Keep your friends close; keep your enemies’ DNA
This July I spent a day volunteering at Soapbox Science in London, an exciting event aimed at promoting women in Science. I was paired with Dr. Ravinder Kanda who gave a fascinating talk entitled “Genome invaders: friend or foe?” Dr Kanda works in an area known as Paleovirology (the study of ancient viruses and their evolution) and her talk was the inspiration for this article.
Viruses are tiny infectious particles which, despite their small size, can cause a lot of havoc. Not only are they the causal agents of major human diseases such as flu, herpes and AIDS but plant viruses are also responsible for millions of pounds worth of crop loss each year.
It may therefore come as a surprise to hear that these troublesome particles are also responsible for the origin of many beneficial adaptations in humans. In fact it has been estimated that at least 8% of our genome has viral ancestry.
So how does this happen?
In order to survive, viruses must infect and reproduce inside a host. Occasionally during this process bits of the viral DNA are integrated into the host’s genome by accident. If this occurs in germline cells, the cells that make a new organism, then the viral DNA gets passed down from parent to offspring.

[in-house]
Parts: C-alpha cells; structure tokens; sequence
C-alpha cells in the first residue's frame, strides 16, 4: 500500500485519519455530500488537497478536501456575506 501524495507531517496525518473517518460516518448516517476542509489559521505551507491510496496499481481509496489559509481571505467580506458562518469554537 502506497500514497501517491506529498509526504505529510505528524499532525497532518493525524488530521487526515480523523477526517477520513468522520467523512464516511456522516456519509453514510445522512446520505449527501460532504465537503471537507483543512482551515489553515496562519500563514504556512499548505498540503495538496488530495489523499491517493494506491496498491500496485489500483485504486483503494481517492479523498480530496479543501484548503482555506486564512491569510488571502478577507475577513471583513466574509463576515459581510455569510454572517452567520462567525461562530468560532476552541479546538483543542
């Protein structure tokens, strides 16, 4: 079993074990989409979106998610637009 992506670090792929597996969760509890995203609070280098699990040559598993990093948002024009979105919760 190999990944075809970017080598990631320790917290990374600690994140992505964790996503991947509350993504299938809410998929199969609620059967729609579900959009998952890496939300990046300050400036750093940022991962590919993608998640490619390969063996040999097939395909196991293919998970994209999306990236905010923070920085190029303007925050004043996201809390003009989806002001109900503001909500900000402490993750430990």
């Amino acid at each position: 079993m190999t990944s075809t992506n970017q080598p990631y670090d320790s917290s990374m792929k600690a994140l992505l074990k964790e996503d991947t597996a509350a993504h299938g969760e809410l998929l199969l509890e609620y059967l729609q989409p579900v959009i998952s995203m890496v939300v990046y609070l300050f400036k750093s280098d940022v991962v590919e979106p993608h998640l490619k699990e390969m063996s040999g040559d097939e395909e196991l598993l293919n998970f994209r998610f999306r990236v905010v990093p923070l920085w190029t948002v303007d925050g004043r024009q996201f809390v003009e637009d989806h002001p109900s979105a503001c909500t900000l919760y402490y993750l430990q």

Some types of viral DNA provide the host with an evolutionary advantage and are “captured” to carry out a function different to what they had been adapted for in the virus. This mechanism by which a gene is used for something different to what it was evolved for is known as co-option.
One example of co-option of viral genes occurred during the evolution of mammals. The mammalian gene important for the formation of the placenta, called syncitin has been shown to have viral origin. Research shows that it came from an internalised retroviral gene responsible for the attachment to and subsequent invasion of cells. This gene was then integrated and co-opted into the mammalian ancestor’s genome.
Further examples include viral genes which have become part of the immune system in mice and ironically help to defend from viral attack. These genes make non-reactive proteins similar to active viral proteins. The non-lethal proteins block receptors on the cell surface which are normally used by viral pathogens to gain entry into the cell. As a result, the invading viruses cannot infect the cell.
It may be odd to think that some of our genome is composed of regions originating from organisms that usually do us harm. However, these viral genes were integrated a long time ago so are no longer a threat.
The resulting co-opted genes are therefore fascinating examples of how the process of evolution can result in the formation of novel adaptations from pre-existing characteristics.
General review for further reading: